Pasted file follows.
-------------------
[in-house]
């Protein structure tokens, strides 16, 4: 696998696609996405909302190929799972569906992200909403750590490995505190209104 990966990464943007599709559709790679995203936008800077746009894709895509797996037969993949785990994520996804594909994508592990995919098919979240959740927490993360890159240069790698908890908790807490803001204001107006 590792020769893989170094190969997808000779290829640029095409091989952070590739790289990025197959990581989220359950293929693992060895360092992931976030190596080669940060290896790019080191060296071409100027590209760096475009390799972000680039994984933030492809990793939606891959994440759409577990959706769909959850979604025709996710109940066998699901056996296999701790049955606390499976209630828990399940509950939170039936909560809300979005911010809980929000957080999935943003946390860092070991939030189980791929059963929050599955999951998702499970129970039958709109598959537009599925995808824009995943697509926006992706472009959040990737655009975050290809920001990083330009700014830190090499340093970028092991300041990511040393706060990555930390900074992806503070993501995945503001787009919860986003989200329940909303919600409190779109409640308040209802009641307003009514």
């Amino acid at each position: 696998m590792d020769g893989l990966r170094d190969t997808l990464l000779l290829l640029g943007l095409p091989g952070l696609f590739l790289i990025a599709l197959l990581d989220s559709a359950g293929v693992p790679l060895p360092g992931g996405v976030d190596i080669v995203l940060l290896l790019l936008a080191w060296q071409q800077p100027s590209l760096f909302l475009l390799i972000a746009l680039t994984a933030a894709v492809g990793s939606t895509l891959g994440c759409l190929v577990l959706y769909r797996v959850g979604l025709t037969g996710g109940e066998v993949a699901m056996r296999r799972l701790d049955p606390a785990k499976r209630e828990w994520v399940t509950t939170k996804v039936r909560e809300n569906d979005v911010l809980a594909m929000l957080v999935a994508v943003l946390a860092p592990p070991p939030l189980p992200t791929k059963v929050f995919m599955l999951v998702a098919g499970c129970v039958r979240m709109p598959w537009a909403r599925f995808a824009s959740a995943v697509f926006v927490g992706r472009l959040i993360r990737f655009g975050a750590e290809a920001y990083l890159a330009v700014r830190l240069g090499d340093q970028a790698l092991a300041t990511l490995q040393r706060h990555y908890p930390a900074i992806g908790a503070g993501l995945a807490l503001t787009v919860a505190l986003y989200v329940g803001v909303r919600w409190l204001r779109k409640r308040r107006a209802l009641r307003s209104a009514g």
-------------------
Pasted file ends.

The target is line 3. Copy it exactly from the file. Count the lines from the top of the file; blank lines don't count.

């Amino acid at each position: 696998m590792d020769g893989l990966r170094d190969t997808l990464l000779l290829l640029g943007l095409p091989g952070l696609f590739l790289i990025a599709l197959l990581d989220s559709a359950g293929v693992p790679l060895p360092g992931g996405v976030d190596i080669v995203l940060l290896l790019l936008a080191w060296q071409q800077p100027s590209l760096f909302l475009l390799i972000a746009l680039t994984a933030a894709v492809g990793s939606t895509l891959g994440c759409l190929v577990l959706y769909r797996v959850g979604l025709t037969g996710g109940e066998v993949a699901m056996r296999r799972l701790d049955p606390a785990k499976r209630e828990w994520v399940t509950t939170k996804v039936r909560e809300n569906d979005v911010l809980a594909m929000l957080v999935a994508v943003l946390a860092p592990p070991p939030l189980p992200t791929k059963v929050f995919m599955l999951v998702a098919g499970c129970v039958r979240m709109p598959w537009a909403r599925f995808a824009s959740a995943v697509f926006v927490g992706r472009l959040i993360r990737f655009g975050a750590e290809a920001y990083l890159a330009v700014r830190l240069g090499d340093q970028a790698l092991a300041t990511l490995q040393r706060h990555y908890p930390a900074i992806g908790a503070g993501l995945a807490l503001t787009v919860a505190l986003y989200v329940g803001v909303r919600w409190l204001r779109k409640r308040r107006a209802l009641r307003s209104a009514g």